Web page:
Heights’ Charlotte Merkerson gives ‘Too Hot to Handle’ smoldering high praise


Photo courtesy of Charlotte Merkerson
Charlotte Merkerson of Dearborn Heights has been with the Michigan Opera Theater Orchestra for 33 years, 31 of them as concertmaster.


By Phyllis
For Charlotte Merkerson of Dearborn Heights, concertmaster of the Michigan Opera Theater, the Dec. 1 performance of Dirty Dog Jazz Café’s “Too Hot to Handel” will be a “wonderful, soul-stirring masterpiece.”

The MOT and Rackham Symphony Choir will perform the jazzy version of Handel’s “Messiah” at 7:30 p.m. at the Detroit Opera House, 1526 Broadway in Detroit.

“The season for me is soulful and stirring,” Merkerson said. “Handel is a real highlight of the season, articulating the spirit of the season with music that inspires not just me, but every musician that I have had the pleasure of working alongside.”

Merkerson, 64, has found harmony in her 31 years as MOT concertmaster — the orchestra’s principal violinist — as well as with her Dearborn Heights home. Her love for music came at a young age. With the support and sacrifices of her working mother, Merkerson was able to study the violin from the time she was in Elementary school.

After graduation, like many young artists, she set out for New York. Her heart still in Michigan, Merkerson returned home, graduated from the Wayne State University School of Music, and in time made her home in Dearborn Heights.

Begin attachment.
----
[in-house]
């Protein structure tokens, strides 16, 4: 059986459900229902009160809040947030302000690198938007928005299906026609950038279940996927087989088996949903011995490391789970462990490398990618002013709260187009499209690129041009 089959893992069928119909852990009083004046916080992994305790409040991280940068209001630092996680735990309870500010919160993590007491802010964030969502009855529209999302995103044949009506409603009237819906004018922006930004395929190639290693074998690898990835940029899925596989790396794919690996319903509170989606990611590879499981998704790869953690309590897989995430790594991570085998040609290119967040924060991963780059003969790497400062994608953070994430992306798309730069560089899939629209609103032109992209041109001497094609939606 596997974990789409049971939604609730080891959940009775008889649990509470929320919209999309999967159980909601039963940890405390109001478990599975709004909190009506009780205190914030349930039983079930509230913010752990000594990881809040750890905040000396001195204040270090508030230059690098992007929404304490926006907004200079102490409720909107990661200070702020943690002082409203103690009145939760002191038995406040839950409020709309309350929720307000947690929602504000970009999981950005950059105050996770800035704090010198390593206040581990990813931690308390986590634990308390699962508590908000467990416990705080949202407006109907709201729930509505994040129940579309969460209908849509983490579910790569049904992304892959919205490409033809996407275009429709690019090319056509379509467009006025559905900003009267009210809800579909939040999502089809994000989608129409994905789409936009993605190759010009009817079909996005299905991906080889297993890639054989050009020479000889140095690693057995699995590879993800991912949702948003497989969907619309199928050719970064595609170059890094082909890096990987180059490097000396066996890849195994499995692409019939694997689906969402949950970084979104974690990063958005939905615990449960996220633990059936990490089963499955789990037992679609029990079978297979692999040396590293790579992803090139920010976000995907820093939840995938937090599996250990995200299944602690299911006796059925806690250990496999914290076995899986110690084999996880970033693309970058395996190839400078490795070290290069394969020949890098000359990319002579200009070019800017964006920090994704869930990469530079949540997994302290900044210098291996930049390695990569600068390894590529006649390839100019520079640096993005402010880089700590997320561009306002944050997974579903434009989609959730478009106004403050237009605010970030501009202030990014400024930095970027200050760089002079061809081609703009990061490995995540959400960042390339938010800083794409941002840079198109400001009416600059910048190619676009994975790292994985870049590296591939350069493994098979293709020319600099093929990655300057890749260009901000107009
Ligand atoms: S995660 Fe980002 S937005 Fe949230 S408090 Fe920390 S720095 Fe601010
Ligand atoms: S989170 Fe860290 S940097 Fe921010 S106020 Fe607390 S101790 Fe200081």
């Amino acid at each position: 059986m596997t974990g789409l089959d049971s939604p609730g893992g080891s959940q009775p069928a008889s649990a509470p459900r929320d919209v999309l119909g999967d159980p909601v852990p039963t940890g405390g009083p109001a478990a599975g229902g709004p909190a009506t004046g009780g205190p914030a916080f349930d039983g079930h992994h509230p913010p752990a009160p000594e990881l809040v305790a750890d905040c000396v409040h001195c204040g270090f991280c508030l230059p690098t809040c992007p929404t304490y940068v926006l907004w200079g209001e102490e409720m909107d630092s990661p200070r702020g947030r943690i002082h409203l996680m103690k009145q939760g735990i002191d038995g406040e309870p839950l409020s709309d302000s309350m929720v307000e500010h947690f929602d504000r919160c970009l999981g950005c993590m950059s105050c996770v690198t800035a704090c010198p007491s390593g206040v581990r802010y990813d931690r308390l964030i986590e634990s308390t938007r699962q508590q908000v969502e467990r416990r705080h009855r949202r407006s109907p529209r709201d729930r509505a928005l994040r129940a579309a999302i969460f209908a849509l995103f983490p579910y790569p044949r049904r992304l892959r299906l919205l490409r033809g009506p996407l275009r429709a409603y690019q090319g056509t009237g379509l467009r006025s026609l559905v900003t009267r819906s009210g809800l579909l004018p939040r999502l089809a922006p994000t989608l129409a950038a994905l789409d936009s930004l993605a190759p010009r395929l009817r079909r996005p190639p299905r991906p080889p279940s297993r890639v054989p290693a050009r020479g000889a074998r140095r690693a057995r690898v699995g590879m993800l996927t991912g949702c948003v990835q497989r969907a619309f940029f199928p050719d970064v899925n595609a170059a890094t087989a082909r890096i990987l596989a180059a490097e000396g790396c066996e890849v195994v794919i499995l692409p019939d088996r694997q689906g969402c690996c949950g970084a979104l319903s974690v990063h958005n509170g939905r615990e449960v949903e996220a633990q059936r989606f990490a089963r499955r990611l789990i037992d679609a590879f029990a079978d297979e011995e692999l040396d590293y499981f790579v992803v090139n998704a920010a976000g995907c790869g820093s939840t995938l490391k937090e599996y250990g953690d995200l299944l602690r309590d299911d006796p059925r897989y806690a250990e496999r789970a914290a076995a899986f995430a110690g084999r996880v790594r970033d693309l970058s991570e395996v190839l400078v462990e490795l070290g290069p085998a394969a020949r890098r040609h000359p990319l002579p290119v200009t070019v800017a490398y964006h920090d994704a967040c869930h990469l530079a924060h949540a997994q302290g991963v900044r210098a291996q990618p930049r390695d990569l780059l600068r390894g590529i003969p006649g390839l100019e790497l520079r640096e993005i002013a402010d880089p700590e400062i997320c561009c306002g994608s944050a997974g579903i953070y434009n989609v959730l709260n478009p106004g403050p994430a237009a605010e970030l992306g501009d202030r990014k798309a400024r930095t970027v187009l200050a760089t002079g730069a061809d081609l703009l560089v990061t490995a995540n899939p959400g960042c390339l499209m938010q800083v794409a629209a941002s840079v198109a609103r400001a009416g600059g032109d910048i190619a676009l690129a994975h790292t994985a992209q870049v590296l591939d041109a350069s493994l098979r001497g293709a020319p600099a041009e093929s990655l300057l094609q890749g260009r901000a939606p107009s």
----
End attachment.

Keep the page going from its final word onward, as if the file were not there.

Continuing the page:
Highlights of her career include the role of concertmaster for Luciano Pavarotti and the Three Tenors at Tiger Stadium in 1999 and, of course, “Too Hot to Handel.”

The production of “Too Hot to Handel” features the voices of tenor Rodrick Dixon, formerly of the Three Mo’ Tenors; soprano Alfreda Burke; and alto Karen Marie Richardson in addition to the Rackham Symphony Choir. The Too Hot to Handel Orchestra boasts an all-star ensemble of Detroit jazz legends — Marion Hayden, Alvin Waddles, Dave Taylor and Chris Collins — as well as members of the MOT Orchestra.

Merkerson sang the praises of Rackham conductor Suzanne Mallare Acton, as well as Waddles and his distinct stage presence as she spoke enthusiastically about everyone’s contribution to the production.

“Susan Acton is a brilliant musician who wears many hats for the Detroit Opera Theater, so when she’s given the opportunity to conduct it is a real pleasure to work under her baton,” Merkerson said. “She is fun and has so much enthusiasm that her passion becomes contagious for everyone on stage.

“Alvin Waddles, Mother Waddle’s grandson, is a natural, vibrant show unto himself. Every year Alvin has a chance to solo and he amazes even the musicians with his humor and unparallelled stage presence.”

Tickets to the performance range from $20 to $68 with discounts for groups of 10 or more, and are available at the Detroit Opera House box office, online at www.MichiganOpera.org or by calling 313-237-SING. A free pre-concert chat with the artists starts at 6:30 p.m.

Students and groups are invited to attend a dress rehearsal, sponsored by the DTE Energy Foundation, at 11 a.m. Friday. Tickets for groups of 10 or more are $10 for students in grade 12 and under, $20 for college students and $25 for adults. Individual tickets are $15 for students in grade 12 and under, $25 for college students and $35 for adults.

For more information on the dress rehearsal, including a study guide for music educators, go to www.rackhamchoir.org.

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